SocketTools Development  

The SocketTools ActiveX Edition provides a comprehensive collection of ActiveX controls for performing a variety of Internet related programming tasks. Although the number of properties, methods and events may appear daunting, once you begin using SocketTools in your own applications you'll find that the various controls are designed to work together in a cohesive fashion. After you've familiarized yourself with one control, the others will become much simpler to use.

Throughout the Developer's Guide there are some general concepts and terminology used that are essential to understanding how SocketTools works. Each of these concepts is explored in detail, however a general, broad overview can also be useful when you are just getting started.


A protocol, in terms of how the word is used in SocketTools, refers to the rules for how programs communicate with one another over a network. There are low level networking protocols such as TCP and UDP, as well as high level application protocols like FTP and HTTP. It can be helpful to think of a protocol as a sort of language; for two programs to communicate with each other, they must agree upon a protocol and understand how it is implemented.


The process of establishing a connection enables one program to communicate with another. Connection requests are made by client applications, and accepted by server applications. When the server accepts the connection request, the connection is completed. When you use the Connect method to successfully establish a connection to a server, a client session is created. SocketTools uses a one-to-one relationship between an instance of a control and a client session. By creating multiple instances of a control, an application can create multiple client/server sessions if necessary.


A session refers to an active connection between a client and server program. This term is typically used interchangeably with connection; however in some cases a single session may involve multiple network connections. For example, the File Transfer Protocol control establishes one connection, called the command channel, when the client initially connects to the server. However, when a file is being uploaded or downloaded, a second connection called the data channel is created just for that transfer. When the transfer completes, the second connection is terminated while the original command channel connection remains active. Even though there are multiple connections being made, SocketTools considers it to be a single client session. An active session is referenced by the instance of the control that was used to create the session. When the session is no longer needed, the control's Disconnect method will terminate the connection to the server and release the resources allocated for that session. After that point, the session is no longer valid and subsequent function calls using the control cannot be made until another connection is established.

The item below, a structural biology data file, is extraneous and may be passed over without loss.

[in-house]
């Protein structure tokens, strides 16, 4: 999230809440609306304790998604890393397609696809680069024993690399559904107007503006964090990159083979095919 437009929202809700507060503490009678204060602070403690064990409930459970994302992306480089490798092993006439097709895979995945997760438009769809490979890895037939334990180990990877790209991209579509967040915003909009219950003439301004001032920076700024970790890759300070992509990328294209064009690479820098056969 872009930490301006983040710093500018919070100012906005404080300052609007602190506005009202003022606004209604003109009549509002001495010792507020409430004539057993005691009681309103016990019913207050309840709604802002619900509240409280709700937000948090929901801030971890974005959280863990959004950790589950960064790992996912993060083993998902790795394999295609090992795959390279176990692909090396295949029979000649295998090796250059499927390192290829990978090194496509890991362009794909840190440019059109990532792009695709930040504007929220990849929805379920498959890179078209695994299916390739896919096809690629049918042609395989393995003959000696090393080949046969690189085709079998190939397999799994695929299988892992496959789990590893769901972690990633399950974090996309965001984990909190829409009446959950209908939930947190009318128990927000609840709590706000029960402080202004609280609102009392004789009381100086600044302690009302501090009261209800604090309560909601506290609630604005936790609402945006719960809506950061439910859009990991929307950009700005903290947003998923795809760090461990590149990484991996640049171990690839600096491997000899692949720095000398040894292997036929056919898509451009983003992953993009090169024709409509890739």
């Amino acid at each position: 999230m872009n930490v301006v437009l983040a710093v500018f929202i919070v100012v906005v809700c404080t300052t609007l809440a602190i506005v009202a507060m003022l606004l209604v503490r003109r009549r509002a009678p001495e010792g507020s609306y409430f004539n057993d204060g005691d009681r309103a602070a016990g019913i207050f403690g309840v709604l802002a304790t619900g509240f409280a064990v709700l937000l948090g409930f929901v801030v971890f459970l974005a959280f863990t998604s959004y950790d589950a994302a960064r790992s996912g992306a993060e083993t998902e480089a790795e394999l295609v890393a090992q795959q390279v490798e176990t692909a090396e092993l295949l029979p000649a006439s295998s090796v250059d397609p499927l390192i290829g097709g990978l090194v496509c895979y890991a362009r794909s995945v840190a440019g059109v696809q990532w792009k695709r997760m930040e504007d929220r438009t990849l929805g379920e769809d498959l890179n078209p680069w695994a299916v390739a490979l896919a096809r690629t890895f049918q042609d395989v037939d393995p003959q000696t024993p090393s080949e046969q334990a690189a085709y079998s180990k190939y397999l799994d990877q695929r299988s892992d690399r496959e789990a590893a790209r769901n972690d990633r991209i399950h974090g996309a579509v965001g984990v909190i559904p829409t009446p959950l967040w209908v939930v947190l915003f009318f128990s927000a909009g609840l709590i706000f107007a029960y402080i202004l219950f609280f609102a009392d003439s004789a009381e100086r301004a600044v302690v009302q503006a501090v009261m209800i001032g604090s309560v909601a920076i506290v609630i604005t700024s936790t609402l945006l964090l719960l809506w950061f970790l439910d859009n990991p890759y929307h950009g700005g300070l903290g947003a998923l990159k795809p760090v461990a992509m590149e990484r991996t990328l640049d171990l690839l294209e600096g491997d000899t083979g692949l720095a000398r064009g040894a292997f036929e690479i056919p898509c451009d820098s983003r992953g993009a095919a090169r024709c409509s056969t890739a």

Many servers require that clients authenticate themselves by providing user names and passwords. Different application protocols implement several different types of authentication, and some protocols may support more than one authentication method. SocketTools provides one of two general types of authentication methods, depending on the protocol. For protocols which require the client to authenticate itself, the controls will provide a Login method. For protocols where authentication is optional, the controls will provide an Authenticate method. Refer to the technical reference for the specific protocol to determine if authentication is required.


Developers who use programming languages such as Visual Basic will find the concept of events and event handling to be very familiar. In general terms, the SocketTools documentation uses "event" to refer to a mechanism where the control notifies the application that an operation has completed, some action has taken place or a change in status has occurred. One example of an event is a connection event, which is generated whenever an asynchronous network connection is completed by the client. Another example is a progress event, which is generated periodically by the control to inform the client of its progress as it sends or receives data. To determine what events are available in a specific control, refer to the documentation. More specific information about event handling is provided later in this guide.